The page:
Could imposed changes to terms and conditions amount to age discrimination if older workers employed on more generous terms are particularly adversely affected? Sarah Peacock, who successfully represented the employer in a recent case in the Employment Appeal Tribunal, considers the issues.
With the economic downturn, many employers have had to consider cutting costs to ensure a business’ continued viability. Cutting staff costs through changes to terms and conditions is one solution, but needs to be handled very carefully. HR and Payroll are normally concerned to ensure that changes to terms and conditions will not result in unfair/constructive dismissals, but what about age discrimination? This recent case is one example of such a claim, and how it can be successfully defended given the right advice at an early stage.
Need to cut staff costs
HCL Insurance BPO Services Ltd (‘HCL’) is an outsourcing company providing services to life insurance and pensions businesses. Through taking over administration of insurance policies, it had acquired a number of staff in TUPE transfers (the Transfer of Undertakings (Protection of Employment) Regulations 2006). It had many employees on different terms and conditions.
With the difficult economic climate, HCL identified an urgent need to reduce staff costs. A review revealed that many employment terms were more generous than industry standards and significant savings could be made. Moreover, some terms were more favourable to older workers because of service-related and/or historic benefits only available to longer-serving employees, and were therefore potentially discriminatory against younger employees.
HCL decided not to reduce basic salary, or offer voluntary redundancy (it needed to retain skilled staff), but instead to harmonise terms and conditions for all employees, including holidays, hours of work, enhanced redundancy entitlement and sick pay. It therefore consulted extensively with all staff, and subsequently issued notices of dismissal, offering re-engagement on new terms.
The majority of employees accepted the new terms. However, a number of them, including some who had actually accepted the new terms, brought claims for automatically unfair dismissal (connected with the TUPE transfers) and indirect age discrimination. The age discrimination claims were based on the argument that a ‘provision, criterion, or practice’ (PCP) was applied to all employees (ie. that they had to agree to new terms and conditions to remain employed) but put older employees at a particular disadvantage. Older workers were more likely to be losing valuable benefits.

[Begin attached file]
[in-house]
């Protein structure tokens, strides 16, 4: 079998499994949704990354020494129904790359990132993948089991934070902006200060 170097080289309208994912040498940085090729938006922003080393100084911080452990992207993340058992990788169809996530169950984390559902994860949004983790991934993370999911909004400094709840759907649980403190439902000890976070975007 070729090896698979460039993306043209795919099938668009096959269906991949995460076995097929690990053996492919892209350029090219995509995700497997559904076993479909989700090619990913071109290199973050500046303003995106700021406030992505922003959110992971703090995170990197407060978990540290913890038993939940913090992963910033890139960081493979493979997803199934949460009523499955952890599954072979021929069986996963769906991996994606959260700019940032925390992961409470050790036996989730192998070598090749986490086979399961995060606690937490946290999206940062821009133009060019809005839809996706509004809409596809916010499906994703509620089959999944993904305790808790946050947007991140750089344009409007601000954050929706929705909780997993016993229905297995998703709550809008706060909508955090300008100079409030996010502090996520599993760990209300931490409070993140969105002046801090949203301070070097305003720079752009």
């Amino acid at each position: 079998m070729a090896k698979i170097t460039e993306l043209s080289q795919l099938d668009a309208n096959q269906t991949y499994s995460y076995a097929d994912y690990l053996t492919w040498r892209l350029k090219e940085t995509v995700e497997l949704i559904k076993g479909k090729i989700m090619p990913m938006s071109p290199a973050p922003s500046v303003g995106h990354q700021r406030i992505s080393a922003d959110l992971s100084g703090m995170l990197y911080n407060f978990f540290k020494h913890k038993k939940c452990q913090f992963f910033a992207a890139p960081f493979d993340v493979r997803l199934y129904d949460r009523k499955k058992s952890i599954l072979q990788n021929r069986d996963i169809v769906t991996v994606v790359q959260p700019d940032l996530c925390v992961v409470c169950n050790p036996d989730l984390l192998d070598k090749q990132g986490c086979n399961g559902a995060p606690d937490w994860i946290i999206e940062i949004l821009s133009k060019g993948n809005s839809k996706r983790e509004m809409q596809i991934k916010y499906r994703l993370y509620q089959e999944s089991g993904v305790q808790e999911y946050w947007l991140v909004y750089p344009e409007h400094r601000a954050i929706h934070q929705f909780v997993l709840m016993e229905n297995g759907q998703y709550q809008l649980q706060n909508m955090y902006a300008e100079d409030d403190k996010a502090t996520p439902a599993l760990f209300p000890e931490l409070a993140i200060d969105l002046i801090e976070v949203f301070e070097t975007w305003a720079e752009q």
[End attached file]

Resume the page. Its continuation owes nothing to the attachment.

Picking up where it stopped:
Age discrimination justified
The Employment Tribunal (ET) found that in view of the consultation with employees and the options available to HCL, the dismissals were fair, but accepted that there was a ‘PCP’ which put older employees at a particular disadvantage. There was on the face of it, therefore, indirect age discrimination. However it found that any discrimination was objectively justified because:
- HCL had a legitimate aim in reducing staff costs, namely to ensure its future viability and have market-competitive, non-discriminatory terms and conditions, and
- The means it used were proportionate (balancing the needs of HCL against the discriminatory impact of the changes) and reasonably necessary to achieve the aim.
The claimants appealed to the Employment Appeal Tribunal (EAT) on the question of age discrimination, but the EAT upheld the ET’s decision. The EAT accepted that there could be a PCP through a change to terms and conditions, even if the new terms themselves did not disadvantage any particular group. However the EAT agreed that, in the circumstances, indirect discrimination was justified, coming to the same conclusion as the ET.
Lessons for employers
Employers facing difficult times should note this decision. Whilst employers can successfully make changes to staff terms and conditions and improve profitability, they must be aware of potential claims. These could include discrimination claims, as well as unfair dismissal (for dismissal and re-engagement) or constructive dismissal (resignations in response to imposed changes).
In this case the EAT made some helpful comments for employers. It noted that “as a minimum” it was a legitimate aim for a business to seek to break even year-on-year and to make decisions about the allocation of resources. HCL was making an annual loss of £4 million and staff costs were running at 115% of revenue. The EAT accepted that alternatives suggested by the claimants, which would have delayed or reduced the savings, would not have met HCL’s legitimate aim and there was no other practical or reasonable way of achieving it.
Considering all the alternatives early on, properly consulting on them, and providing detailed evidence will place employers in a strong position if they ever face an ET claim.
- Employers needing to consider cutting staff costs can achieve changes to terms and conditions by dismissing and re-engaging through careful consultation with employees;
- However, employers must also be aware of potential indirect discrimination claims by groups of employees (for example older workers) adversely impacted by the changes;
- By taking legal advice on the options and consultation process at an early stage, potential claims can be anticipated and avoided, or if necessary, defended.
This article first appeared in Payroll World magazine.